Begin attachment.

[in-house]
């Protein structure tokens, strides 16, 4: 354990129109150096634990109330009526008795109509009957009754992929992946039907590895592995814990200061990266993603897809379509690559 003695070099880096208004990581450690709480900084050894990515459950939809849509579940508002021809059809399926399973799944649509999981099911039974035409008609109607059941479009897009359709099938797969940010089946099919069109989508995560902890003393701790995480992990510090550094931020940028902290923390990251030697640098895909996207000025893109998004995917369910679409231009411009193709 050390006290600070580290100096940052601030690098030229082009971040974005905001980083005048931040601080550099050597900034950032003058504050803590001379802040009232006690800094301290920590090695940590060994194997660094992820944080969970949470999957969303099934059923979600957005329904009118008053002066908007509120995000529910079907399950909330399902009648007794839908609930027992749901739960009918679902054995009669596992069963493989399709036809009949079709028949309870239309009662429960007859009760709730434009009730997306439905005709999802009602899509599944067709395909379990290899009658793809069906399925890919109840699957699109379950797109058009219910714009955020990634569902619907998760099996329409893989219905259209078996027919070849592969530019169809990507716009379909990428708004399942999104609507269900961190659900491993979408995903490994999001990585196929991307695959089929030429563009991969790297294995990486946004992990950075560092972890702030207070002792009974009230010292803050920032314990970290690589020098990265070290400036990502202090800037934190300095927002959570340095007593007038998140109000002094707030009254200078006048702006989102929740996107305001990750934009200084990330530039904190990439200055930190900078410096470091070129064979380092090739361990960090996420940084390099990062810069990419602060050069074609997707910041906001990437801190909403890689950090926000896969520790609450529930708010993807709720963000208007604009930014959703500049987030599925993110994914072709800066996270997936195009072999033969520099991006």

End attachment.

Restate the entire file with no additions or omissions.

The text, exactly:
[in-house]
């Protein structure tokens, strides 16, 4: 354990129109150096634990109330009526008795109509009957009754992929992946039907590895592995814990200061990266993603897809379509690559 003695070099880096208004990581450690709480900084050894990515459950939809849509579940508002021809059809399926399973799944649509999981099911039974035409008609109607059941479009897009359709099938797969940010089946099919069109989508995560902890003393701790995480992990510090550094931020940028902290923390990251030697640098895909996207000025893109998004995917369910679409231009411009193709 050390006290600070580290100096940052601030690098030229082009971040974005905001980083005048931040601080550099050597900034950032003058504050803590001379802040009232006690800094301290920590090695940590060994194997660094992820944080969970949470999957969303099934059923979600957005329904009118008053002066908007509120995000529910079907399950909330399902009648007794839908609930027992749901739960009918679902054995009669596992069963493989399709036809009949079709028949309870239309009662429960007859009760709730434009009730997306439905005709999802009602899509599944067709395909379990290899009658793809069906399925890919109840699957699109379950797109058009219910714009955020990634569902619907998760099996329409893989219905259209078996027919070849592969530019169809990507716009379909990428708004399942999104609507269900961190659900491993979408995903490994999001990585196929991307695959089929030429563009991969790297294995990486946004992990950075560092972890702030207070002792009974009230010292803050920032314990970290690589020098990265070290400036990502202090800037934190300095927002959570340095007593007038998140109000002094707030009254200078006048702006989102929740996107305001990750934009200084990330530039904190990439200055930190900078410096470091070129064979380092090739361990960090996420940084390099990062810069990419602060050069074609997707910041906001990437801190909403890689950090926000896969520790609450529930708010993807709720963000208007604009930014959703500049987030599925993110994914072709800066996270997936195009072999033969520099991006």